Santa Monica is inching one step closer to having a medical marijuana dispensary operating in town, as the city’s lengthy permitting and regulatory process continues to crawl forward.
On Wednesday, when the Santa Monica Planning Commission holds its first meeting of 2022, it will discuss issuing a conditional use permit (CUP) to a long-awaited medicinal cannabis retailer that plans to move in at 1416 Wilshire Boulevard between 14th and 15th streets — not far from UCLA Medical Center.
But even if the Planning Commission decides to issue a CUP on Thursday, that is just the first in a laundry list of licenses, permits and fees needed to begin operations. Among the slew of permits and certificates required are cannabis permits, a county health permit, a seller’s permit, insurance and an approved compliance report from code enforcement, plus required fees (around $20,000), before its doors may open.
The retailer, under the name Harvest of Santa Monica, LLC, is seeking to operate a 2,480-square-foot licensed medical cannabis retail facility, with proposed hours of operation from 10 a.m. – 8 p.m. Monday through Saturday and 12 p.m. – 7 p.m. Sunday, with delivery also offered within those hours.
The proposed shop would not issue physician recommendations for medicinal cannabis, meaning customers would need to arrive with existing medical marijuana cards. That also differentiates it from the much-disparaged Venice Boulevard-style pot shops that famously offer medical cards on site.
Harvest is part of a multi-state vertically integrated company encompassing cultivation and both recreational and medicinal cannabis dispensaries with locations in states including Arizona, Florida, Maryland and Pennsylvania, in addition to Napa, Palm Springs, Grover Beach, and Venice, Calif. In Santa Monica, Harvest will only dispense medicinal cannabis — with no growing or recreational retail approved.
“The company has more than 425 employees with proven experience, expertise and knowledge of in-house best practices that are drawn upon whenever Harvest enters new markets,” according to a 2018 press release announcing Harvest’s winning bid to operate one of Santa Monica’s two permitted cannabis retail facilities.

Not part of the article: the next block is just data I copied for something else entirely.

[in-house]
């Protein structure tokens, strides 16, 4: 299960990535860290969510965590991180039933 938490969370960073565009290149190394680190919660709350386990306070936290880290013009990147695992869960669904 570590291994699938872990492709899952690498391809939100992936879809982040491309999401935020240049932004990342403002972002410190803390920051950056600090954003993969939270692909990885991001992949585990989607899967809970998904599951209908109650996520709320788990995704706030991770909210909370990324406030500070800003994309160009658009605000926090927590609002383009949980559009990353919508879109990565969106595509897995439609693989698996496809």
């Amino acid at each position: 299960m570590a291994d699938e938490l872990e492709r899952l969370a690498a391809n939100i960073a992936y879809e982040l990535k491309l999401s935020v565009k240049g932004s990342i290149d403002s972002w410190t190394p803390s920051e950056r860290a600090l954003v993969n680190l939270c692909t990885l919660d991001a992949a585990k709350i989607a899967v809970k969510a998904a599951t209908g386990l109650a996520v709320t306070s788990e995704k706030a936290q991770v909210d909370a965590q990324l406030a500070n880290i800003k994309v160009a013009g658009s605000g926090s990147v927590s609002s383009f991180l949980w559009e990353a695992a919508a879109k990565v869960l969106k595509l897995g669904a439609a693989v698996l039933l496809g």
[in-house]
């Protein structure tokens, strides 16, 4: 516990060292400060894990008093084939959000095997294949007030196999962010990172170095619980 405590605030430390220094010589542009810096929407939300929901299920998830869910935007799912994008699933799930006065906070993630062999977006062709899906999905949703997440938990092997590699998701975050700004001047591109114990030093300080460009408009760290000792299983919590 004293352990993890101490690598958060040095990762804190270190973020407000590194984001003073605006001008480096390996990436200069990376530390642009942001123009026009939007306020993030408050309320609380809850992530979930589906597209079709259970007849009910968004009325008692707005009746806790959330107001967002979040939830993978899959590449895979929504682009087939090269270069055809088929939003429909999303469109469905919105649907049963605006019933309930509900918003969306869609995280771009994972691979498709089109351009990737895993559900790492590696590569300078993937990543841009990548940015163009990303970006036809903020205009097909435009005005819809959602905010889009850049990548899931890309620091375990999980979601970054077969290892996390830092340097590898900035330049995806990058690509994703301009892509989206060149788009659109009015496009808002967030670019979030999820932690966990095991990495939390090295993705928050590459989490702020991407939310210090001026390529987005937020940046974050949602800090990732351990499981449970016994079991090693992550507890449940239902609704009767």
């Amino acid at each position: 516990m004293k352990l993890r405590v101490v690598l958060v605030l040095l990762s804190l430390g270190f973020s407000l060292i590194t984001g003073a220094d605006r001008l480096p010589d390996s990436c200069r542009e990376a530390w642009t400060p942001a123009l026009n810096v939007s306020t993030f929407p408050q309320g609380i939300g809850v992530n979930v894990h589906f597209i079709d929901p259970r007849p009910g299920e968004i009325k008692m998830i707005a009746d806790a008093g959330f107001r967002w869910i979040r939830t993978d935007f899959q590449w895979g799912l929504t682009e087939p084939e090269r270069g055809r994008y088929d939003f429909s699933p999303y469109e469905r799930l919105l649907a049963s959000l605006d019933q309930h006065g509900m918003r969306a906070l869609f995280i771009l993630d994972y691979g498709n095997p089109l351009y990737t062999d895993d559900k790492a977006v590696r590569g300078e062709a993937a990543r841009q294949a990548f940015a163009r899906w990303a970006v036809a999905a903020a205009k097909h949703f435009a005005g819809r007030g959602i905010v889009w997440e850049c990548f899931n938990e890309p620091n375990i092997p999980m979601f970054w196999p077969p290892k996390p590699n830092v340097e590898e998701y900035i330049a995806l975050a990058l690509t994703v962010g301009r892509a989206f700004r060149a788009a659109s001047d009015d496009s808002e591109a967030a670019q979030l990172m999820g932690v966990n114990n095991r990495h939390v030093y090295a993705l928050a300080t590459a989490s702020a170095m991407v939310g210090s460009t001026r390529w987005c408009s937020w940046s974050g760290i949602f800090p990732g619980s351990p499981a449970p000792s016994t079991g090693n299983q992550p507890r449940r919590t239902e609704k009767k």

“Since its founding in 2011, Harvest has grown its footprint every year and now has more than 60 licenses in 12 states, with planned expansion into additional states by 2020,” according to the statement.
The hearing comes more than three years after the company won a bid to secure one of two Medicinal Cannabis Retailer Permits issued by the City of Santa Monica. The bid process ran from December 2017 through February 2018, garnering 21 applications. By December 2018, Harvest and another retailer, CPC Compassion, Inc., were named the city’s top choices.
The 21 applicants were ranked in seven categories, with the most weight given to: “experience operating a retail establishment,” “financial viability” and “experience operating a medicinal cannabis retail establishment.”
According to a Santa Monica ordinance, only two medicinal cannabis retailers may be operational at any time; no non-medical pot shops may operate in town.
In October 2021, CPC Compassion earned its CUP but had not yet secured a Santa Monica business license or California Bureau of Cannabis Control license, according to online directories. CPC Compassion’s dispensary is to be located at 925 Wilshire Blvd.
Several residents contacted the city to voice their opposition to the proposed Harvest project with many emails raising concerns about the facility’s proximity to Lincoln Middle School.
Resident Steve Rice opposed the application. In addition to questioning the proximity of the location to Lincoln Middle School, he raised other problems.
“A few of my concerns include: Impaired driving, attracting crime, accessibility to marijuana, edibles found by kids inadvertently left or lost by a customer, & an armed security guard on duty,” Rice wrote. “This shop is steps away from the bus stop as well. Protect our kids do not allow this to happen please.”
The staff report did not specifically address the proposed proximity to a school campus, but while the Santa Monica Municipal Code designates that “Medical Marijuana Dispensaries are prohibited within 600 feet of a Child Care and Early Education or Family Day Care Facility, park, school, library, Social Service Center, or other Medical Marijuana Dispensary,” Lincoln Middle School is located outside of that protected zone, about 800 feet from the proposed location.
The terms of the CUP state that no cannabis would be cultivated or consumed at the subject property. On-site consumption is also barred in the Municipal Code.
The hearing will take place during the virtual Wednesday, Jan. 5, Planning Commission meeting, which is set to begin at 6:30 p.m. and can be viewed online at https://www.youtube.com/user/Citytv16santamonica or https://www.smgov.net/video.